A tooth abscess is a sac of pus (infected material) in a tooth or the gums. There are two types of tooth abscesses:
- Abscess of the pulp (blood and nerve supply inside the tooth)
- Abscess between the tooth and gum
Abscess Between Tooth and Gum
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A tooth abscess is caused by bacteria. It begins when bacteria invade and infect a tooth. This results in pus build-up. When the pus is unable to drain, an abscess results.
Conditions that allow bacteria to invade a tooth:
- Severe tooth decay
- Break or crack in a tooth that lets bacteria invade the pulp
Food or other foreign matter that becomes trapped between the tooth and gum may lead to a bacterial infection in the area around the tooth.
These factors increase your chance of developing a tooth abscess. Tell your dentist if you have any of these risk factors:
- Build up of tartar or calculus beneath the gum line
- Poor fluoride application to teeth via fluoridated water, toothpaste, or mouthwash
- Poor dental hygiene (leading to cavities and periodontal diseases)
- Malnutrition, including severe vitamin and mineral deficiencies
If you have any of these symptoms do not assume it is due to a tooth abscess. These symptoms may be caused by other conditions. Tell your dentist if you have any of these:
- Throbbing/lingering pain in a tooth or gum area
- Pain when biting on a tooth
- Spontaneous tooth pain
- Redness, tenderness, or swelling of the gums
- Swollen neck glands
- Tooth discoloration
- Bad breath or foul taste in mouth
- Open, draining sore on the gums
If left untreated, complications of tooth abscess include:
- Loss of tooth and surrounding tissues or bone
- Spread of infection to surrounding tissue or bone
Your dentist will ask about your symptoms and medical history and perform a detailed exam of your teeth and gums.
Your dentist will test the tooth for pain and sensitivity by:
- Lightly tapping on the tooth
- Stimulating the tooth nerve with heat or cold
- Stimulating the tooth nerve with a low electrical current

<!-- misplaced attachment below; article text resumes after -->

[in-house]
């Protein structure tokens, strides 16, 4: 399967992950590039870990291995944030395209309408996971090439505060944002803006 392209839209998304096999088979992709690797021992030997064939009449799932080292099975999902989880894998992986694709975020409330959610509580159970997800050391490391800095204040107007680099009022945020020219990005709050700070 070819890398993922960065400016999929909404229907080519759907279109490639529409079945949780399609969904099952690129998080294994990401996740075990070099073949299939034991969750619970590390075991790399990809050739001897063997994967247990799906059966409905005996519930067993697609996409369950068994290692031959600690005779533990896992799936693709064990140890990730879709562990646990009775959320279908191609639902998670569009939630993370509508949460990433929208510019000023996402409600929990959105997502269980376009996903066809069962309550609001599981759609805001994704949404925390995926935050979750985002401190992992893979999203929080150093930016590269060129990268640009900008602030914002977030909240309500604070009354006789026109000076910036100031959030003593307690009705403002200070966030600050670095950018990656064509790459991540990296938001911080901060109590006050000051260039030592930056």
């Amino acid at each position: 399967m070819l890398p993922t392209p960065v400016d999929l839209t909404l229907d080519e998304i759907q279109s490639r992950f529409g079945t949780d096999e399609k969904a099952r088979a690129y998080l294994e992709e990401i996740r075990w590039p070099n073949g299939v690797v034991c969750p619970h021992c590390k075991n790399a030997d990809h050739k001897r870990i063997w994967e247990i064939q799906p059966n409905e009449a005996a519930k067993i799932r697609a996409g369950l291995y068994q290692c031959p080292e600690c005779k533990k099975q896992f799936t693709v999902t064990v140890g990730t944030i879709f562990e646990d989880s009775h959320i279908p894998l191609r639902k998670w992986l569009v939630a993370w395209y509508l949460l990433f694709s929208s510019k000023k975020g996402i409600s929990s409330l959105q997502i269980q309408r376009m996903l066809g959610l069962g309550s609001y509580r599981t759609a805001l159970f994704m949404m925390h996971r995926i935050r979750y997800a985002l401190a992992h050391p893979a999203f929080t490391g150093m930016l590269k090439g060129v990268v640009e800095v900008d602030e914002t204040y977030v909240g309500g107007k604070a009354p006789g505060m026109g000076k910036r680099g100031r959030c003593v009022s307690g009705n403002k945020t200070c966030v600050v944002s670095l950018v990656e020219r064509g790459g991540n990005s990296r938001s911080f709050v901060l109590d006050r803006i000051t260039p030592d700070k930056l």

- Sliding a probe between the tooth and gum to measure gaps or tissue loss
Your dentist will also take an x-ray of the tooth and surrounding bone.
- If an abscess results from tooth decay or a break or crack in the tooth:
- The tooth and surrounding tissue is numbed and a hole is drilled through top of the tooth.
- Pus and dead tissue are removed from the center of the tooth.
- The interior of the tooth and the root (nerve) canals are cleaned and filled with a permanent filling.
- A crown is placed on the tooth to protect it.
- If an abscess results from infection between the tooth and gum:
- The abscess is drained and thoroughly cleaned.
- The root surface of tooth is cleaned and smoothed.
- In some cases, surgery to reshape the gum is done to prevent recurrence of infection.
- Removal of the tooth may be required if:
- Tooth decay and/or tooth infection is too extensive for filling or root canal treatment.
- The break or crack in the tooth is too severe to be repaired.
- The infection or loss of tissue/bone between the tooth and gum is severe.
- If the tooth is extracted, it will be replaced with a:
- Partial bridge
- Tooth implant
- Antibiotics to fight residual infection of the tooth or gums
- Nonprescription pain relief drugs ( ibuprofen or acetaminophen ) and warm salt water rinses
To help reduce your chance of getting a tooth abscess, take the following steps:
- Proper dental hygiene, including:
- Brushing teeth with fluoride toothpaste after meals or at least twice per day
- Daily flossing between teeth and gums
- Regular dental check-ups (every six months)
- Regular professional teeth and gum cleaning (every six months)
Beers MH, Fletcher AJ. The Merck Manual of Medical Information—Home Edition . New York, NY: Simon and Schuster, Inc.; 2000.
Root canal (endodontic) treatment. American Dental Association website. Available at:http://www.ada.org/2890.aspx . Accessed July 27, 2011.
Tooth abscess. Mayo Clinic.com website. Available at: http://www.mayoclinic.com/health/tooth-abscess/DS01189 . Updated August 2010. Accessed July 27, 2011.